12 HOME2Pyramids on the NileSection2Assessment2. Three natural features determined the boundaries of ancient Egyptian civilization: the Nile River, the First Cataract, and the surrounding desert. In your judgment, which of these features was most important to Egypt’s history?ANSWERPossible Responses:The Nile River—it provided fertile soil, a predictable growing season, and easy transportation within Egypt.The First Cataract—it presented an obstacle to trade and communication with peoples on the upper Nile.The deserts—they limited outside contact but also prevented invasions.End of Section 2
13 Planned Cities on the Indus Key Idea 3 HOME3Planned Citieson the IndusKey IdeaThe Indus Valley people build planned cities with sophisticated sewage and plumbing systems. Archaeological evidence suggests the Indus civilization is stable and prosperous. Indus Valley culture ends mysteriously.OverviewAssessment
14 Planned Cities on the Indus Overview 3 • subcontinent • monsoon HOME3Planned Citieson the IndusTERMS & NAMESOverview• subcontinent• monsoonMAIN IDEAWHY IT MATTERS NOWThe first Indian civilization built well-planned cities on the banks of the Indus River.The culture of India today has its roots in the civilization of the early Indus cities.Assessment
15 Planned Cities on the Indus 3 3 HOME3Planned Citieson the IndusSection3Assessment1. Look at the graphic to help organize your thoughts. List the environmental conditions faced by the people of the Indus Valley. For each one, explain whether the condition was a benefit or a drawback.Environmental ConditionBenefit or Drawback(-) too little rain(-) too much rainmonsoons(+) spread deposits of rich soil over wide area(-) unpredictablefloodshigh mountains(+) natural barrier helped protect against invasionlarge desert(+) natural barrier helped protect against invasioncontinued . . .
16 Planned Cities on the Indus 3 3 HOME3Planned Citieson the IndusSection3Assessment2. What evidence has led historians to the following beliefs about Indus civilization?(a) The cities were run by a strong central government.(b) Indus people carried on trade with Sumer.(c) Society was generally peaceful and stable.ANSWER(a) Planned cities, uniform buildings, sanitation systems(b) Indus seals found in Mesopotamia(c) Uniform housing, children’s toys, few weaponsEnd of Section 3
17 River Dynasties in China Key Idea 4 HOME4River Dynastiesin ChinaKey IdeaAncient Chinese civilization is ruled by powerful family dynasties. Just rulers are believed to have divine approval. In Chinese culture, family is central to society and religion. Improvements are made in technology and trade. Feudalism is established.OverviewAssessment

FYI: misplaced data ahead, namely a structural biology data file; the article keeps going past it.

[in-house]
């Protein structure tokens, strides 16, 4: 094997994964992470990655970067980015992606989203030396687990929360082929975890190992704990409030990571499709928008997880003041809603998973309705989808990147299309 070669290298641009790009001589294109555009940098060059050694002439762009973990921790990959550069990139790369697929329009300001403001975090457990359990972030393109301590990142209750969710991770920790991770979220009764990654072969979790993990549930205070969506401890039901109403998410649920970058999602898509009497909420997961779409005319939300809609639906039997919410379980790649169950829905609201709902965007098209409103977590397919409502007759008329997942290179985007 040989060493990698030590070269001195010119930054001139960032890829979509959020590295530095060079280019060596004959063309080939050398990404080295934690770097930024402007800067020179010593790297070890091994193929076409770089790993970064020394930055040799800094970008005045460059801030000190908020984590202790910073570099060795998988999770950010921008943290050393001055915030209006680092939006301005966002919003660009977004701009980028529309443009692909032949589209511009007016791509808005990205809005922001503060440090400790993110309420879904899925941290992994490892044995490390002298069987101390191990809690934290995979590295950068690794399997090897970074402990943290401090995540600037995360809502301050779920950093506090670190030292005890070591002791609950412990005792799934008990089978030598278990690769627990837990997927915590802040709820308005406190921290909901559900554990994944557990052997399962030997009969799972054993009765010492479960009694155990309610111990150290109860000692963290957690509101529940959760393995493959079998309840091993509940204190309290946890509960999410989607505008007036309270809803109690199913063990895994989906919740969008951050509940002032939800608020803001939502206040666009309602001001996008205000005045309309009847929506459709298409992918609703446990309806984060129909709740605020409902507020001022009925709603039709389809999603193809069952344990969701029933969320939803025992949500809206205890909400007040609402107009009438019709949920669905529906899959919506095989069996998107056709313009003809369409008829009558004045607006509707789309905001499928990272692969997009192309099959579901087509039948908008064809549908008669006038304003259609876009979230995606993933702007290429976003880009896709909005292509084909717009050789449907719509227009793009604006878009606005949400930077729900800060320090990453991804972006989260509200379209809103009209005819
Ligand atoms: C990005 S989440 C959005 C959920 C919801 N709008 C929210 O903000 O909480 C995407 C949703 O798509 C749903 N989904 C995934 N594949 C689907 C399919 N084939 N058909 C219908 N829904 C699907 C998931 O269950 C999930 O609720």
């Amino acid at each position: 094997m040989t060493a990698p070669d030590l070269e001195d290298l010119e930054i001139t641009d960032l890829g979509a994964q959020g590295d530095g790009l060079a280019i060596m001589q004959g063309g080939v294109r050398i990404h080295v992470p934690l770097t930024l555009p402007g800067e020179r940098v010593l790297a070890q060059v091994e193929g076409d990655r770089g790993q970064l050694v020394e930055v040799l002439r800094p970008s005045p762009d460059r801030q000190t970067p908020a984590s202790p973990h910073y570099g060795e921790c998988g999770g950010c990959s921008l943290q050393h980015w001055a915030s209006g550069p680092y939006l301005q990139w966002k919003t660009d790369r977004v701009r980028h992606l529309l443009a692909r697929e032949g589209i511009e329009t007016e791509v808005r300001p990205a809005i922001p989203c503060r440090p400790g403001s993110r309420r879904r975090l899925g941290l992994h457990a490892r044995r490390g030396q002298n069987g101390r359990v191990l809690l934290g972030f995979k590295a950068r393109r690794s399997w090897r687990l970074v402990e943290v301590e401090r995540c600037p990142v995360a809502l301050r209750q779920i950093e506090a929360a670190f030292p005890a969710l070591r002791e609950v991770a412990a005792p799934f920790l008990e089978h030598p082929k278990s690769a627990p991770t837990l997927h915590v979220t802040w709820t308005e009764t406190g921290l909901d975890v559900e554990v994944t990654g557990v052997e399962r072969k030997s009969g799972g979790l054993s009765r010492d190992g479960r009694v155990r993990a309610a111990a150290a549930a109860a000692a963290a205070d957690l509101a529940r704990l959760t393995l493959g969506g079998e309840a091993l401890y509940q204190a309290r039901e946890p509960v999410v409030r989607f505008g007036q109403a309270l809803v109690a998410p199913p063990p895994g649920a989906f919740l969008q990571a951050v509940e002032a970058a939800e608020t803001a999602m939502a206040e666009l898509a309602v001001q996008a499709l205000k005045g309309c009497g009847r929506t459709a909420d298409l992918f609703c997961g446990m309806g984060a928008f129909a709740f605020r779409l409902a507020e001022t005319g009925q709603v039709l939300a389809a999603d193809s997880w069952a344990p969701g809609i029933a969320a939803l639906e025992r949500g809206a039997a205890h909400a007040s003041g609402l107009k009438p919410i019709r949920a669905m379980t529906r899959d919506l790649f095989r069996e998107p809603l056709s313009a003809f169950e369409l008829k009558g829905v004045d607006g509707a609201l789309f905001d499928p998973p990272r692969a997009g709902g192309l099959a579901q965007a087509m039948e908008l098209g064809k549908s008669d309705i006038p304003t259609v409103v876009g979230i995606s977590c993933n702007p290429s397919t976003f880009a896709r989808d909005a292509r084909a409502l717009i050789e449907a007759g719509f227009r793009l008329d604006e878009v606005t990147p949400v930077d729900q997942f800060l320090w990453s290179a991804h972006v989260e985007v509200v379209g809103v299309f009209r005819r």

18 River Dynasties in China Overview 4 • loess • oracle bone HOME4River Dynastiesin ChinaTERMS & NAMESOverview• loess• oracle bone• Mandate of Heaven• dynastic cycle• feudalismMAIN IDEAWHY IT MATTERS NOWThe early rulers introduced ideas about government and society that shaped Chinese civilization.The culture that took root during ancient times still affects Chinese ways of life today.Assessment
19 River Dynasties in China 4 4 HOME4River Dynastiesin ChinaSection4Assessment1. Look at the graphic to help organize your thoughts. List the major developments in the early Chinese dynasties.Event OneEvent ThreeEvent FiveEvent TwoEvent FourXia is the first Chinese dynasty.Shang develop writing.Zhou are first to control by feudalism.Shang develop first cities.Zhou claim Mandate of Heaven.continued . . .
20 River Dynasties in China 4 4 HOME4River Dynastiesin ChinaSection4Assessment2. The group was often more important than the individual in Chinese culture. In your judgment, what are the benefits and drawbacks of this belief? THINK ABOUT• family roles• the characteristics of a ruler• role of spirit godsANSWERPossible Responses:Benefits—family cares for elderly, less government money spent on social programs, respect for deceased family members/godsDrawbacks—less time for individuals to pursue interests, difficult to break away when family or ruler is unjustcontinued . . .
21 River Dynasties in China 4 4 HOME4River Dynastiesin ChinaSection4Assessment3. Do you think that the Zhou Dynasty’s downfall resulted because of their method of control? Why or why not? THINK ABOUT• feudalism• the large division of rich and poor• the vast controlled lands• the noble-king relationshipANSWERPossible Responses:Yes—great distance between ruler and ruled, lords were greedy, chaotic warfareNo—the Zhou ruled successfully for 300 years. Their downfall wasn’t because of feudalism but because invaders killed the backbone of the dynasty, the Zhou monarchy.End of Section 4